The VP Guessing Game: Too Much Is Never Enough

by Bob Schwartz

Come on, political junkies, admit it: You say you’ve had enough of the Republican VP speculation, but like that bag of barbecue potato chips, you kind of hope it never ends.

Character is destiny, and the character of this Republican nominating process has been so wacky that you would expect nothing less from the Vice Presidential selection.

We are beyond “you can’t tell the players without a program,” so if you haven’t kept up, here’s where we stand, as best as anyone can tell.

The supposed short list of possibilities includes Tim Pawlenty, Rob Portman and, lately talked about, Paul Ryan.

The list of those speculated about but almost certainly not to be picked is long, and even longer if you include never-going-to-happen-in-a-million-years names such as Newt Gingrich. This season, it’s not so much an insult not to be picked as it is not to be included in the longshot list. Herman Cain deserved to have somebody floating his name.

In between are those who have or had a colorable chance of being picked, though they aren’t on the short list. Chris Christie appears to be out, since he will be giving the keynote address at the convention. From a spectator’s perspective this is too bad: with Biden and Christie as the designated loyal-to-the-death hitmen, this could have been a battle for the ages.

Marco Rubio is a strange case. Some polls show him as the preference of Republican and Republican-leaning voters, though this probably has more to do with name-recognition than anything else. Rubio is viewed as flawed in terms of experience, maturity, baggage and positions, which overweigh any Latino advantage.

Back to the top three, every day brings a different leader—kind of like the much-missed days of the Republican primaries. Just within the past few days, Ryan is being pushed as the true conservative with some real public appeal. Portman is viewed as boring, but solid and from Ohio, two real pluses. Pawlenty has governing experience, but proved in his brief Presidential run that he may lack the right stuff, or even the just okay stuff.

Strategically, it is thought that the selection will come this week. The Romney campaign doesn’t so much need a game changer as a topic changer. It needs a second candidate who can start fighting right now. And it needs to end the polarizing that is now developing around the selection among Republicans, and particularly conservatives.

Everybody is never happy with the selection of a VP candidate. In close nominating contests, the second place finisher is a politically logical choice, so complaints are muted. That’s how we get Kennedy-Johnson and Reagan-Bush. (And when dynamics trump political logic, how we don’t get Obama-Clinton.)

But there is no mandated logic to this VP pick. The longer this goes on, the more the factions will feel free to push their own ideas about what’s best for the ticket and the party. And the more that goes on, the deeper will be the disappointment when the choice is actually, finally made.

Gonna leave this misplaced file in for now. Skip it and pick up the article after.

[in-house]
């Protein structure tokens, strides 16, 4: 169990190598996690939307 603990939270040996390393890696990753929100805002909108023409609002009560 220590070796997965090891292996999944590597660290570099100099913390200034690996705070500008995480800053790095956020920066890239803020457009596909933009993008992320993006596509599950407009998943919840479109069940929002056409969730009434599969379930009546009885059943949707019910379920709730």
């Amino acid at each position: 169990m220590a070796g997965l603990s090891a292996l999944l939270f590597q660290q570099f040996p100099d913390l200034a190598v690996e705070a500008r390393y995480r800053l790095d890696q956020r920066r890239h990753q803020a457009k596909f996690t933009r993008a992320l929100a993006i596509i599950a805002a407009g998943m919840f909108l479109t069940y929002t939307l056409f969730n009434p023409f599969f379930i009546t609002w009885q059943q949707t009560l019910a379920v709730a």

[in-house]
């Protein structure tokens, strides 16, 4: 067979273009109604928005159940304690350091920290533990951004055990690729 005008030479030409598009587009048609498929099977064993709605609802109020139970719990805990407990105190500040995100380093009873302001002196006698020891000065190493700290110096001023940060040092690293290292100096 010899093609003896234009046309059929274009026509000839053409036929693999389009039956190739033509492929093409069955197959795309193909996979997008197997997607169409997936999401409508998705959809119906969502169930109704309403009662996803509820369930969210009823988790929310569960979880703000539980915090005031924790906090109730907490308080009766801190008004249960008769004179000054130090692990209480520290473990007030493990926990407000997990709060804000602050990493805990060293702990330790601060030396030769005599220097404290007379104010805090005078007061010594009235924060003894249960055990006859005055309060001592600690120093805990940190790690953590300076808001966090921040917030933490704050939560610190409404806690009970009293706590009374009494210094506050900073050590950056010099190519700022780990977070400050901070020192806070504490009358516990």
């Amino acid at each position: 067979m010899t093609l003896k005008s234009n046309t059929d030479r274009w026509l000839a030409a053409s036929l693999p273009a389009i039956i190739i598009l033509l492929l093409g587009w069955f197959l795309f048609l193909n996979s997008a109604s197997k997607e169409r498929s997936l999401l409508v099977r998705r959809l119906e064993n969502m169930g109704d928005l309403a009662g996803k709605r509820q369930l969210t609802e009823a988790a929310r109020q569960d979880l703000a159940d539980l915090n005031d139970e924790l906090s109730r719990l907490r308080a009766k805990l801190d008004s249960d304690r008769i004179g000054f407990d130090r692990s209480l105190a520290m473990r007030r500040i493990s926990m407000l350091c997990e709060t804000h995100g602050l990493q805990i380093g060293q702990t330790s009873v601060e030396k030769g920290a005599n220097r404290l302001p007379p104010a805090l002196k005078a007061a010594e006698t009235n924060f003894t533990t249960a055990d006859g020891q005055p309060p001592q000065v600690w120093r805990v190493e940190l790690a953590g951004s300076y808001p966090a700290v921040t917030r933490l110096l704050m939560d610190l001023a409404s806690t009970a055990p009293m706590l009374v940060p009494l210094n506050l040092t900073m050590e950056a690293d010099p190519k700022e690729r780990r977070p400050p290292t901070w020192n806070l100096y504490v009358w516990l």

Of the top three, any prediction is subject to change in fifteen minutes.

Portman is undynamic, and there is no proof that his selection will “deliver” Ohio. He is haunted by the ghost of an Administration and budgets past. It is an invitation to bring George W. Bush to the convention he is not attending. If Portman is asked whether prosecuting two wars while offering tax breaks is sound budgeting, and whether that contributed to economic instability, he is stuck. If he says yes, he puts into question his role as Bush’s budget chief; if no, his credibility is at stake, since even some Republicans have concluded that the Bush budget was a bad idea that made things worse.

Ryan is instead haunted by the ghost of budgets future, specifically the proposed budget that bears his name. Some Republican pundits have openly said this is a good thing, since the budget should be a central issue, and Ryan will do a better job than Mitt Romney explaining, defending and promoting that budget. That may be the case, given Romney’s unwillingness to be specific about budget issues, other than his general support for…the Ryan budget. Ryan, despite being the most dynamic and appealing of the three, also shares Portman’s lack of elected executive experience.

Pawlenty is more dynamic than Portman, less than Ryan. He has executive experience as governor of Minnesota. His brief run for the Republican nomination was far from stellar, especially given the strange lineup of competitors. Set aside the clichéd test of whether you can see the VP taking over if needed. Set aside all the political calculations, including those above. Just picture the team taking that stagecoach down the home stretch, Romney driving, someone else riding shotgun. For the moment, that someone else looks like Tim Pawlenty.

At least for the next fifteen minutes.

Note: The illustration above is a photo of Vice President Thomas Riley Marshall, who served President Woodrow Wilson from 1913-1921. As a matter of political and historical trivia (for junkies who use both), Marshall was the last President or Vice President with facial hair; the last such President was William Howard Taft, who preceded Wilson in office. Almost a hundred years without a mustache or beard in an Administration explains the real reason that Herman Cain did not go further in the process: it wasn’t Pokemon, it was his mustache.